Japanese hoy and reminded him that they
worked together. Th Japanese made his
report to the police and gnve the names
of the Rrorierlcks. When they were ar
rested he positively Identified both a betn
the men who had robbed him. Th Brode
rlck show no. concern In tha matter, re
lying on the fact that there were three
of them t swesr to their Innocence against
the Japanese, ho waa alone.
Good Aadleaee for Mlnatrels.
The biggest k! of an audience, con
sidering the rainy night. ' attended the
minstrel entertalt t-nt by the Men' club
of St. Mnrtln's chifrVh. Th entertainment
wa given at the high school auditorium
and consisted of flfuen or more musical
and literary numbers. Thes proved a
success In every wsy. The urchins' quartet,
an aggtegatlon of newsboy, consisting of
Antcn and Karl Branstead, Hubert Mun
shaw and Rtilph King, were among the
best received of any. They were recalled
several times. The Floradora sextet, con
sisting of three fat women and three lean
men, got many eneorea. The farce, "Why
is a Freckle," kept ( the audience convulsed
for an hour. The fund raised by the
entertainment are to go to the organ fund
of the church. The fund wlh have a sub
Fortieth Annual Meeting of Omaha
Association of Congregational .
Churches Opens Monday.
The fortieth annual meeting of the
Omaha Association of Congregational
ohurches In Nebraska convened Monday
evening ,tn Plymouth Congregational
church,, Twentieth and Spencer streets. Th
meeting will last two days.
- Monday afternoon' session wa devoted
to organization and the reception of dele
gates, with greeting by the retiring m d-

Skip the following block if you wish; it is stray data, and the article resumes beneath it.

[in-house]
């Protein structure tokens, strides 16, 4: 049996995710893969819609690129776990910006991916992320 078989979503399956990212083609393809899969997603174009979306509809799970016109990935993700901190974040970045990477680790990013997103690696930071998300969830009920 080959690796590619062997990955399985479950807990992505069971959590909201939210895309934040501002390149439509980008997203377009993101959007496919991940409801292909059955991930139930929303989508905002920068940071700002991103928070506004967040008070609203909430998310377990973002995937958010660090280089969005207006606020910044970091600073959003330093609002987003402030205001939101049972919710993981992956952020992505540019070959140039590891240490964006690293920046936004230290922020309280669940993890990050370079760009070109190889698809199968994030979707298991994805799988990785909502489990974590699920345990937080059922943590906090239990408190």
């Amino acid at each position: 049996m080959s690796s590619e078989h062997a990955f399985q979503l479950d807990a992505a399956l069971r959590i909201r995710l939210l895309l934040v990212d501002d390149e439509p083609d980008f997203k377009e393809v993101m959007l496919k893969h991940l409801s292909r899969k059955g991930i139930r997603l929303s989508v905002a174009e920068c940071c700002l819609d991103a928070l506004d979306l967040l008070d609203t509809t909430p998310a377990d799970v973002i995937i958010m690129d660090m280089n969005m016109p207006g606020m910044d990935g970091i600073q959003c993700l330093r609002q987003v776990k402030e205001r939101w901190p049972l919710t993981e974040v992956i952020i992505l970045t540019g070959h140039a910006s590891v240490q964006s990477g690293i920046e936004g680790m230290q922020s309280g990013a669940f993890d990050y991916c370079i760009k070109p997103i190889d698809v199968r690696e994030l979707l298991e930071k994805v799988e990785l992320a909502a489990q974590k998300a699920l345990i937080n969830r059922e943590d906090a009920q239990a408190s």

erator, W. S. Hampton. In th evening
a praise service wa held, conducted by
E. W. Blew. Rev. Frederick T. Rouse of
the First Congregational church of Omaha
delivered a brief address aa a "Message
of the Immanuel Movement." The asso
ciation sermon was preached by Rev. Mllo
Wlldman. Plymouth church chorus choir
rendered a program of special music during
Th session was resumed at t o'clock this
morning for the transaction of business
At 9:30 "Result Getting Methods In Sunday
School Work" was the general topic
Mis Louise Miller discussed the propo
sition, "In the Primary Department;" Mrs.
H. S. Culver. "In the Intermediate De
partment;" P. P. Perrln In "Organised
Class, Work." following which was given
a symposium of "Superintendent's Round
Devotional service under the direction of
W. J. Frost were he'd at 11:30.
Out-of-town- delegates wera th guest
of the Omaha churches at luncheon at
noon at the Young Men's Christian asso
ciation and ware shown through i th
Young Men' and Young Women' Chris
tlan association buildings.
At t p. m. a praise service waa held
at Plymouth ohurch. followed by a report
of th commute on polity. Deacon Pol
lock will discuss th question of synt-
matlc giving, and Rev. L. O. Balrd of
St. Mary's Avenue Congregational church
will talk upon tha subject of "Church Be
nevolence." Addresses were delivered by
other delegates, Including one on "The
Meanest Man In the World," by John
Baptist, former photographer to the sultan
of Turkey. N. L. Packard spoke upon
th ubject of "Home Missionary Victories
The woman's hour Is set for 4 p. m.
Mr. Beulah Logan Tuttle of Chicago,
for many years missionary In the
Mlcroneslan Islands, will be the prin
cipal speaker. She will also speak In th
evening at 7:30.